If you are a working couple with a school-going kid, you would want to live at a place that is central to both offices and the school. But how do you find out whether buying a house in the area you have chosen makes sense? In the absence of any data on rates and location, till now buying a house depended largely on the advice of real estate agents, friends and relatives. However, now you have some data to rely upon.
Property portal Makaan.com has come with a research-based buy versus rent index. Says Aditya Verma, chief operating officer, Makaan.com, “A property seeker today is confused between paying a rent or giving that rental amount as equated monthly instalments for his own house. The index will empower him with research-based analysis.”
What is it
The first of its kind in the Indian market, the index covers at least 100,000 properties spread across seven cities: Delhi-NCR, Mumbai, Bangalore, Pune, Hyderabad, Chennai, Ahmedabad and Kolkata. At least 82% of the total residential transactions in the country happen in these cities.
It arrives at its conclusions taking into account factors such as average capital value of property, average rental value, rental yield, historical capital and rental price movement and inflation. The index will be revised every quarter based on fresh data.
How to use it
It assigns a number to every area covered, denoting whether it is cheaper to live on rent in a particular area or buying a house. The higher the number assigned by the index, the costlier it is to buy a house in that area compared with the renting option. The values it assigns start at 1.
Also See | What to do (pdf)
When should you buy: If the index is between 1 and 20, it shows that it is less expensive to buy a home here than to stay on rent. Says Shakti Nath, chief managing director, Logix Group, a company building residential and commercial spaces, “Even within the metro regions, there are places which offer buying options within affordable limits.”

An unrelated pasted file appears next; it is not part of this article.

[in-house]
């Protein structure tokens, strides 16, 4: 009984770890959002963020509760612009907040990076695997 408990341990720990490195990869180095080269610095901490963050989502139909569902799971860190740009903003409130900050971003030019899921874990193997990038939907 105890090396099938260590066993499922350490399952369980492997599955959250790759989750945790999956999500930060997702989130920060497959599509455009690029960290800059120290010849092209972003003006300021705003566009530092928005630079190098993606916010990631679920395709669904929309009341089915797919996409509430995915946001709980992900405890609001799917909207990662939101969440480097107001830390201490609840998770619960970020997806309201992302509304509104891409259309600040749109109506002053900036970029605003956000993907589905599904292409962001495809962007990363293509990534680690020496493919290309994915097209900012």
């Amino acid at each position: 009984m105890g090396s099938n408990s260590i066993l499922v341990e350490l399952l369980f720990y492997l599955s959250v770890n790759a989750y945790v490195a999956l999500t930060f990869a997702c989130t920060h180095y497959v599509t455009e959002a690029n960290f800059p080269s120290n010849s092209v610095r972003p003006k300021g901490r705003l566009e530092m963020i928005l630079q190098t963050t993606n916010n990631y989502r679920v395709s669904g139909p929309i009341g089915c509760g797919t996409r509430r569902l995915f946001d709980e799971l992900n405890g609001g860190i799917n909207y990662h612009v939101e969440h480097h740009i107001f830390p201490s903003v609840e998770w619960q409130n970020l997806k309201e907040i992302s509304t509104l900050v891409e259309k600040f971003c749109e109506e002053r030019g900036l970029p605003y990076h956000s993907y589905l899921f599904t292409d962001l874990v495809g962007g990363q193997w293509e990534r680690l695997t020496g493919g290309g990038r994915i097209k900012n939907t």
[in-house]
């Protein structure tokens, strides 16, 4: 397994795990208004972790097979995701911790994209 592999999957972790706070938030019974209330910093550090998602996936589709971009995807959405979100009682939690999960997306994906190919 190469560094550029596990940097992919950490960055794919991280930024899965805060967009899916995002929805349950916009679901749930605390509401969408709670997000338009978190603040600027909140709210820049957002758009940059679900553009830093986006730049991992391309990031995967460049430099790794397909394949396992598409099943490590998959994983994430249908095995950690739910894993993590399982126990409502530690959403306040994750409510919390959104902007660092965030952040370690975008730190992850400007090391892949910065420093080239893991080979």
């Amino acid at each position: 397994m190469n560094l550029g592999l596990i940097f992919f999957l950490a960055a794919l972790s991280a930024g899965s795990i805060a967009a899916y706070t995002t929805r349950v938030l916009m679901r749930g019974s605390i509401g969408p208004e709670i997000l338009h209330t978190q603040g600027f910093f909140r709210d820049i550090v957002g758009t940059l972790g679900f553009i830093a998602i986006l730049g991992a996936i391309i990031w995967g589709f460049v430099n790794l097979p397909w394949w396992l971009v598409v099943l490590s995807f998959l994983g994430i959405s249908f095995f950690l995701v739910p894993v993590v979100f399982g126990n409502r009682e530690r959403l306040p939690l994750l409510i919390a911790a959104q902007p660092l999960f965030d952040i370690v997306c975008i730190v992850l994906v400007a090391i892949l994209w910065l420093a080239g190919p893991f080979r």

Makaan.com’s findings corroborate Nath’s observation. In Delhi region, places such as Gurgaon, Faridabad and Noida offer opportunities in the form of low-priced properties. The index values them at 19, 17 and 18, respectively.
When should you rent: Any value above 25 denotes that it is cheaper to stay on rent than buying a house. For instance, Delhi’s Dwarka, north and east regions have got maximum points on this index, suggesting that these areas are more expensive. Similarly, central Bangalore is an expensive locality for buying.
Neutral stance: Wherever property prices have already touched the levels of 2008, it would be costly to buy. Mumbai and Pune fall in this category.
When the index is between 21 and 25, it means that it is relatively more expensive to buy a home than to stay on rent in these cities and sub-cities. Most localities mentioned in the Mumbai region are either falling in the neutral zone or are inching towards the expensive side. “Property seekers looking at investing here are advised to take the final decision based on their financial situation and requirement,” adds Verma. Most of the areas falling in the neutral category have high rental income.
What it means
In spite of a developed methodology, the index is limited in its scope. “All it indicates is the advice to stay on rent or to buy,” adds Verma.
A high value on the index signify localities that may be overheated. Verma says: “Areas with higher values indicate the possibility of over-pricing. Since the index will be revised every quarter, chances are that the status may change depending on the supply and demand dynamics.” Since the index is subject to change every quarter and long-term decisions cannot be based on it.
Says Sanjay Dutt, CEO (business), Jones Lang LaSalle India, real estate consultants: “This kind of index will be primarily for investors who want to make profits from rental income and investments in the secondary market. Also, this would help those who want to invest in a property in a different city. An end-user who wants to buy for self use will buy depending on his requirement.” So if you want to settle down in the city where you work, you may want to buy a property, irrespective of the price.
Watch this space as we’ll update the index every quarter.
Graphics by Yogesh Kumar/Mint
Illustration by Jayachandran/Mint